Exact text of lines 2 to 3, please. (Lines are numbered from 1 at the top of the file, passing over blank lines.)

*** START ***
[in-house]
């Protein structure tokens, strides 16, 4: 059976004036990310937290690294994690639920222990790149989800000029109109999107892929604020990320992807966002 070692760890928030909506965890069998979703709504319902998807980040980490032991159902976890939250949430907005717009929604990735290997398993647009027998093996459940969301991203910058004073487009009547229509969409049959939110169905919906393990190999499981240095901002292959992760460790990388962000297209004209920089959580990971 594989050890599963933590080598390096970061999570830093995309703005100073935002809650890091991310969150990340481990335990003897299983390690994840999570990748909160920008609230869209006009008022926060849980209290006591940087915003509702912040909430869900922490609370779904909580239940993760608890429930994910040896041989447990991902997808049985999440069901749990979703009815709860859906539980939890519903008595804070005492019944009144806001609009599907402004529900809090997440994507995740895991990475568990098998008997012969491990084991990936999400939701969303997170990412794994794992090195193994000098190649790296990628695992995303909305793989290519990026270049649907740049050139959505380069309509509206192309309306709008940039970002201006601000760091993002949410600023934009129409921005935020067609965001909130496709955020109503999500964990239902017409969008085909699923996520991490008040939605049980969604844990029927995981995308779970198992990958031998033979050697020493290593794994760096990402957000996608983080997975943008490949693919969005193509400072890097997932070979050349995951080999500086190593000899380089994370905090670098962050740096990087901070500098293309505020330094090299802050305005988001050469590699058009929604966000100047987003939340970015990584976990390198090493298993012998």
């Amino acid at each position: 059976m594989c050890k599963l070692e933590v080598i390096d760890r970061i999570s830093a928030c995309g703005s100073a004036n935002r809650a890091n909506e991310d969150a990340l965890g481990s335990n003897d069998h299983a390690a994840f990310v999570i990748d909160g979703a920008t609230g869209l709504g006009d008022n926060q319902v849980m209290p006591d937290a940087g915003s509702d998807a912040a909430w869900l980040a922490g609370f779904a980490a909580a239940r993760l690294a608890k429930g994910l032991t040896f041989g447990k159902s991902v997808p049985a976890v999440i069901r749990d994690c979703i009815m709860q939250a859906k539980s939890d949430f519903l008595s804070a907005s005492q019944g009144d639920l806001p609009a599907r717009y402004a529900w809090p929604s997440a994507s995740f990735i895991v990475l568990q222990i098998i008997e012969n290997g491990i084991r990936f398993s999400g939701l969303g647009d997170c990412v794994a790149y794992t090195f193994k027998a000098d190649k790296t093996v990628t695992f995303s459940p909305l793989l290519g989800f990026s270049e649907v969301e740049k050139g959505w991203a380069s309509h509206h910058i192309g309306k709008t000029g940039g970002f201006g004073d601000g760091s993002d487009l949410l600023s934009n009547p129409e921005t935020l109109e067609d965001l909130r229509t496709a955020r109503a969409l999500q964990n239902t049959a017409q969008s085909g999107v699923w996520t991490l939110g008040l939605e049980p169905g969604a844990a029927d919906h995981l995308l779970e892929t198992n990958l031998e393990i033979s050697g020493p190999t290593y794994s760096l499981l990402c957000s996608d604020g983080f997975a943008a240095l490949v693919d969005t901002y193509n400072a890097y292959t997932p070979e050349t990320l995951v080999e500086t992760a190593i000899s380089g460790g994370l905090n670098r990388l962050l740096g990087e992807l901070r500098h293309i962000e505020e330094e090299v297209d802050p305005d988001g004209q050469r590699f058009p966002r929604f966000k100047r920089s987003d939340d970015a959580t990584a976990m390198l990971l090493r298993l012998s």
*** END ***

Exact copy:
């Protein structure tokens, strides 16, 4: 059976004036990310937290690294994690639920222990790149989800000029109109999107892929604020990320992807966002 070692760890928030909506965890069998979703709504319902998807980040980490032991159902976890939250949430907005717009929604990735290997398993647009027998093996459940969301991203910058004073487009009547229509969409049959939110169905919906393990190999499981240095901002292959992760460790990388962000297209004209920089959580990971 594989050890599963933590080598390096970061999570830093995309703005100073935002809650890091991310969150990340481990335990003897299983390690994840999570990748909160920008609230869209006009008022926060849980209290006591940087915003509702912040909430869900922490609370779904909580239940993760608890429930994910040896041989447990991902997808049985999440069901749990979703009815709860859906539980939890519903008595804070005492019944009144806001609009599907402004529900809090997440994507995740895991990475568990098998008997012969491990084991990936999400939701969303997170990412794994794992090195193994000098190649790296990628695992995303909305793989290519990026270049649907740049050139959505380069309509509206192309309306709008940039970002201006601000760091993002949410600023934009129409921005935020067609965001909130496709955020109503999500964990239902017409969008085909699923996520991490008040939605049980969604844990029927995981995308779970198992990958031998033979050697020493290593794994760096990402957000996608983080997975943008490949693919969005193509400072890097997932070979050349995951080999500086190593000899380089994370905090670098962050740096990087901070500098293309505020330094090299802050305005988001050469590699058009929604966000100047987003939340970015990584976990390198090493298993012998």
């Amino acid at each position: 059976m594989c050890k599963l070692e933590v080598i390096d760890r970061i999570s830093a928030c995309g703005s100073a004036n935002r809650a890091n909506e991310d969150a990340l965890g481990s335990n003897d069998h299983a390690a994840f990310v999570i990748d909160g979703a920008t609230g869209l709504g006009d008022n926060q319902v849980m209290p006591d937290a940087g915003s509702d998807a912040a909430w869900l980040a922490g609370f779904a980490a909580a239940r993760l690294a608890k429930g994910l032991t040896f041989g447990k159902s991902v997808p049985a976890v999440i069901r749990d994690c979703i009815m709860q939250a859906k539980s939890d949430f519903l008595s804070a907005s005492q019944g009144d639920l806001p609009a599907r717009y402004a529900w809090p929604s997440a994507s995740f990735i895991v990475l568990q222990i098998i008997e012969n290997g491990i084991r990936f398993s999400g939701l969303g647009d997170c990412v794994a790149y794992t090195f193994k027998a000098d190649k790296t093996v990628t695992f995303s459940p909305l793989l290519g989800f990026s270049e649907v969301e740049k050139g959505w991203a380069s309509h509206h910058i192309g309306k709008t000029g940039g970002f201006g004073d601000g760091s993002d487009l949410l600023s934009n009547p129409e921005t935020l109109e067609d965001l909130r229509t496709a955020r109503a969409l999500q964990n239902t049959a017409q969008s085909g999107v699923w996520t991490l939110g008040l939605e049980p169905g969604a844990a029927d919906h995981l995308l779970e892929t198992n990958l031998e393990i033979s050697g020493p190999t290593y794994s760096l499981l990402c957000s996608d604020g983080f997975a943008a240095l490949v693919d969005t901002y193509n400072a890097y292959t997932p070979e050349t990320l995951v080999e500086t992760a190593i000899s380089g460790g994370l905090n670098r990388l962050l740096g990087e992807l901070r500098h293309i962000e505020e330094e090299v297209d802050p305005d988001g004209q050469r590699f058009p966002r929604f966000k100047r920089s987003d939340d970015a959580t990584a976990m390198l990971l090493r298993l012998s």